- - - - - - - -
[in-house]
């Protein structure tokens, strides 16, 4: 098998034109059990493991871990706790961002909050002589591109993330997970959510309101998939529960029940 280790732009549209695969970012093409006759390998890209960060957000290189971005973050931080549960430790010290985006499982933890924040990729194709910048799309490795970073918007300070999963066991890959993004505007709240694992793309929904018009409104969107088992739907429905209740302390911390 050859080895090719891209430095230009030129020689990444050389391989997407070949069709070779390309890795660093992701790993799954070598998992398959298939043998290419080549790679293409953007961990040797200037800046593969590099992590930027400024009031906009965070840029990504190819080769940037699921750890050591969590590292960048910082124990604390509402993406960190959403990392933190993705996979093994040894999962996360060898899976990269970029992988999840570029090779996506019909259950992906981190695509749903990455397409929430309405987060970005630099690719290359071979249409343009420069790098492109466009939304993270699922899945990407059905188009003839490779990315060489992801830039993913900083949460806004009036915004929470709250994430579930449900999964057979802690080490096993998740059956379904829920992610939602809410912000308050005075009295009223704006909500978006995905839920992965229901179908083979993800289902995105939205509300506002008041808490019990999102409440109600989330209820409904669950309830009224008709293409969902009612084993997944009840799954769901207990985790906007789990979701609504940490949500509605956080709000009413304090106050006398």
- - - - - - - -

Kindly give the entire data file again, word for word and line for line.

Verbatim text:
[in-house]
């Protein structure tokens, strides 16, 4: 098998034109059990493991871990706790961002909050002589591109993330997970959510309101998939529960029940 280790732009549209695969970012093409006759390998890209960060957000290189971005973050931080549960430790010290985006499982933890924040990729194709910048799309490795970073918007300070999963066991890959993004505007709240694992793309929904018009409104969107088992739907429905209740302390911390 050859080895090719891209430095230009030129020689990444050389391989997407070949069709070779390309890795660093992701790993799954070598998992398959298939043998290419080549790679293409953007961990040797200037800046593969590099992590930027400024009031906009965070840029990504190819080769940037699921750890050591969590590292960048910082124990604390509402993406960190959403990392933190993705996979093994040894999962996360060898899976990269970029992988999840570029090779996506019909259950992906981190695509749903990455397409929430309405987060970005630099690719290359071979249409343009420069790098492109466009939304993270699922899945990407059905188009003839490779990315060489992801830039993913900083949460806004009036915004929470709250994430579930449900999964057979802690080490096993998740059956379904829920992610939602809410912000308050005075009295009223704006909500978006995905839920992965229901179908083979993800289902995105939205509300506002008041808490019990999102409440109600989330209820409904669950309830009224008709293409969902009612084993997944009840799954769901207990985790906007789990979701609504940490949500509605956080709000009413304090106050006398």